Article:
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Justice is served, McShane’s mom says after guilty verdict

Updated: November 26, 2013 6:24AM



Stacy Jurich hopes the nightmares of being beaten by a baseball bat, and hearing it crack open the head of her best friend, will recede now that the man responsible for wielding the weapon was found guilty in the infamous Bucktown attack.

Heriberto Viramontes faces between six and 120 years in prison for the brutal assault that still gives Jurich pounding headaches and left her friend, Irish exchange student Natasha McShane, unable to walk or speak.

Viramontes ran off with the young women’s purses after he swung a wooden Rawlings bat at the back of the women’s heads in the early morning hours of April 23, 2010.

“There hasn’t been a night that passed in the past three and a half years that I didn’t wake up in a night terror reliving what happened,” said Jurich, who made the sign of the cross before the guilty verdicts were read Thursday evening.

Afterward, Jurich, 27, dabbed her eyes with a tissue and hugged McShane’s mother, Sheila.

Reached later at her River North hotel, Sheila McShane told the Sun-Times, “It’s been a long day.”

When asked if she felt that justice was served, she said, “Yes, absolutely.”

Viramontes, 34, in a dark shirt and vest, maintained a blank expression as he was found guilty of 10 felonies, including two counts of attempted murder. He made eye contact with family members and stuck out his lower lip for a moment before being led from Cook County Judge Jorge Alonso’s courtroom.

“To know that this person can never walk on the street with me again is extremely comforting,” Jurich told reporters in the courthouse lobby.

Natasha McShane and Jurich were headed to McShane’s Bucktown home after a night out celebrating an internship McShane had just landed and a business deal Jurich made at work when Viramontes attacked them under a viaduct in the 1800 block of North Damen Avenue.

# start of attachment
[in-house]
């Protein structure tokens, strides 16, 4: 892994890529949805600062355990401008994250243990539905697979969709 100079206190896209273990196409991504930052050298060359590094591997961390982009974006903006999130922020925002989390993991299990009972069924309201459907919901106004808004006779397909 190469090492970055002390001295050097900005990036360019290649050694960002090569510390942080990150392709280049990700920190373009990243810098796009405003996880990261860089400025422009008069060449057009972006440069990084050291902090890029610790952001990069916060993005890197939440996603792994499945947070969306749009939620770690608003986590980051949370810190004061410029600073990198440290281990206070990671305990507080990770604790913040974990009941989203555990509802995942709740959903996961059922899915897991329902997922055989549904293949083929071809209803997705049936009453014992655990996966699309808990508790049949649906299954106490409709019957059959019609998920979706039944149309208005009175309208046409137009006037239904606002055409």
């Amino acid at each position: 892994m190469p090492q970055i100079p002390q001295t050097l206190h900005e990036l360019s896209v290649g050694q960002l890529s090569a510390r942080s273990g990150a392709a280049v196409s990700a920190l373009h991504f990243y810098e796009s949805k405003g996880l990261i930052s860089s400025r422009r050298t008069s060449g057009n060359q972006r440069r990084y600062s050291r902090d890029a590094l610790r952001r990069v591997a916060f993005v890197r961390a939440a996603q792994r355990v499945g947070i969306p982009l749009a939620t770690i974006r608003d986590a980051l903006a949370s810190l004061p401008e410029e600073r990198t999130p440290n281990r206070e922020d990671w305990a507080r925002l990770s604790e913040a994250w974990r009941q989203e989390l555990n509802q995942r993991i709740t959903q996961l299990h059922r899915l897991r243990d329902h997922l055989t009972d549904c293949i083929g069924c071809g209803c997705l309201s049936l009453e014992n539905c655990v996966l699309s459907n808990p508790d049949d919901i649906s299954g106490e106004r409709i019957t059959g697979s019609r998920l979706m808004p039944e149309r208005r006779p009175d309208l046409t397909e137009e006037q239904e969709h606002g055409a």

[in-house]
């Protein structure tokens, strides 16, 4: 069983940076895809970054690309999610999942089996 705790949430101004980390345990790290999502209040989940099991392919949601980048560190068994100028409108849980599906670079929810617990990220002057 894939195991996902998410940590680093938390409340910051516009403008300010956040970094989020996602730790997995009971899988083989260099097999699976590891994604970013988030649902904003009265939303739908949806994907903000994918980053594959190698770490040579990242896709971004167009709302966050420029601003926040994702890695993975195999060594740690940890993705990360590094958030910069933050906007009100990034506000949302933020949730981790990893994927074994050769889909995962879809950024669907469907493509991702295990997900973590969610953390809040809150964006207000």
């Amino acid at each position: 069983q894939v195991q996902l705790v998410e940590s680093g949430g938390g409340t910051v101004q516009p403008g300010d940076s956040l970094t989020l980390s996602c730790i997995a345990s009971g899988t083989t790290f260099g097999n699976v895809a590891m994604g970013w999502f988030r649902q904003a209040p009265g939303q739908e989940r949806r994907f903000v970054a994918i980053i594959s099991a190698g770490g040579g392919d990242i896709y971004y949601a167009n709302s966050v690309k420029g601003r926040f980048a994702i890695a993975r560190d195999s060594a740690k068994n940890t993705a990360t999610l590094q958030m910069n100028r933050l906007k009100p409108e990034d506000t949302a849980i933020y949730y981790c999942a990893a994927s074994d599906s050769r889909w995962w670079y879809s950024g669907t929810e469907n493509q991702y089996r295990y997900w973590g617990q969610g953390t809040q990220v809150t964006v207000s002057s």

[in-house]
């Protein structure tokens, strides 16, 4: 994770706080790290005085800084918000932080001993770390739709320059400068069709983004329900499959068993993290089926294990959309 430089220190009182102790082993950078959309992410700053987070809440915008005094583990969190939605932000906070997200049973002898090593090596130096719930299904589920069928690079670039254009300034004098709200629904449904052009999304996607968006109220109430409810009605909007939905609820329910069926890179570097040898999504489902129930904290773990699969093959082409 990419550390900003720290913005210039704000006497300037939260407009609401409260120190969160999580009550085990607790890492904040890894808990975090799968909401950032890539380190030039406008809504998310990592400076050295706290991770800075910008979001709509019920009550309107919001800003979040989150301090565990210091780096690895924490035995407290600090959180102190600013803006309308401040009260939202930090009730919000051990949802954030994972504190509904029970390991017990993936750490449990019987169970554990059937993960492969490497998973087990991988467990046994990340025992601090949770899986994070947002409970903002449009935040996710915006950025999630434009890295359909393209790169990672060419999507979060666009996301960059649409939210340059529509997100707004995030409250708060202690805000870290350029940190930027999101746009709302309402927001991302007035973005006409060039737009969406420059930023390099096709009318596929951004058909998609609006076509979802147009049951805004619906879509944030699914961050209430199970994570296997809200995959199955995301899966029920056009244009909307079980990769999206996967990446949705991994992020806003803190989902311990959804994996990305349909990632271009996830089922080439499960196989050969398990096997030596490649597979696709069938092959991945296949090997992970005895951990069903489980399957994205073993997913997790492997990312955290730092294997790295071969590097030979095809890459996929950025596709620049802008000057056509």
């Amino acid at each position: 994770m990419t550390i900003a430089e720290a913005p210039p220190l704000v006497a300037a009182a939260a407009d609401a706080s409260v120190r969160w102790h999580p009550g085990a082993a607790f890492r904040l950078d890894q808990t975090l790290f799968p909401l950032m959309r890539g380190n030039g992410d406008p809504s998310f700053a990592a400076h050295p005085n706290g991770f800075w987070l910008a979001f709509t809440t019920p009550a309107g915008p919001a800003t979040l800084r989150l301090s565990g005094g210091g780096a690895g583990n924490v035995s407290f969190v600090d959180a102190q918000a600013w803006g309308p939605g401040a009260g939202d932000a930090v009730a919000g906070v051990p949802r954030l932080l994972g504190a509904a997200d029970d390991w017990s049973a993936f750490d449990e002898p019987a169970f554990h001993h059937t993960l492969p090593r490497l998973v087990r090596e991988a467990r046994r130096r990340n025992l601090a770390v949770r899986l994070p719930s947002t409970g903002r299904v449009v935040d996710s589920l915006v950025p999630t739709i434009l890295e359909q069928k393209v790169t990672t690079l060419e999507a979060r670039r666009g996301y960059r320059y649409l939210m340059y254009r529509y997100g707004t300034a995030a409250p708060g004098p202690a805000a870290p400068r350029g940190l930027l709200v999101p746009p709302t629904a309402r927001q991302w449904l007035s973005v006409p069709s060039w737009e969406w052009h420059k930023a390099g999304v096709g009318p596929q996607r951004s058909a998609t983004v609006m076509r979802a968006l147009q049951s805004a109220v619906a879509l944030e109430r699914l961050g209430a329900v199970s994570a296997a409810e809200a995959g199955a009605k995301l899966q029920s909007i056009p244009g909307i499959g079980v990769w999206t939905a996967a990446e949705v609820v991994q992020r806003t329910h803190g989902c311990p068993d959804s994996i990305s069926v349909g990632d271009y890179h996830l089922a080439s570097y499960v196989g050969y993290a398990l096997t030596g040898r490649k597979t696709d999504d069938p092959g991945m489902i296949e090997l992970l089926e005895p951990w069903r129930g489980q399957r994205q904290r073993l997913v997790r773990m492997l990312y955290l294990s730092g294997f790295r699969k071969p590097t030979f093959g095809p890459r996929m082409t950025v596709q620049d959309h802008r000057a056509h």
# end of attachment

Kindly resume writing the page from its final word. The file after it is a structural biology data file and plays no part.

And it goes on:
The jury deliberated for 31/2 hours Thursday.

The evidence was damning.

Jurors heard tape-recorded phone conversations Viramontes had in jail in which he says he wasn’t trying to kill anyone but “did some stupid s--- ... I probably hit her once ... hit the other b---- once.”

Viramontes’s attorney said the calls were taken out of context and called into question the credibility of Marcy Cruz, a former stripper who waited for Viramontes in a nearby van during the crime.

Cruz agreed to testify against Viramontes in exchange for a 22-year prison sentence.

During closing arguments, Assistant State’s Attorney John Maher held the bat allegedly used in the attack and stared Viramontes down as he announced to jurors: “Behold, Heriberto Viramontes, every parent’s nightmare.”

Maher aired the recorded jailhouse conversations and said, “That call and the other four calls you heard buried that guy right there.”

Viramontes also was convicted of aggravated battery and armed robbery.

The attack was covered closely by media in Northern Island, and a BBC film crew from Belfast was at the courthouse Thursday ready to interrupt broadcasts if a verdict was reached.

Conor McShane issued a statement about his sister that read, “This attack has ruined her life, and it has brought great sadness and great sorrow to our home.”

Contributing: Michael Lansu



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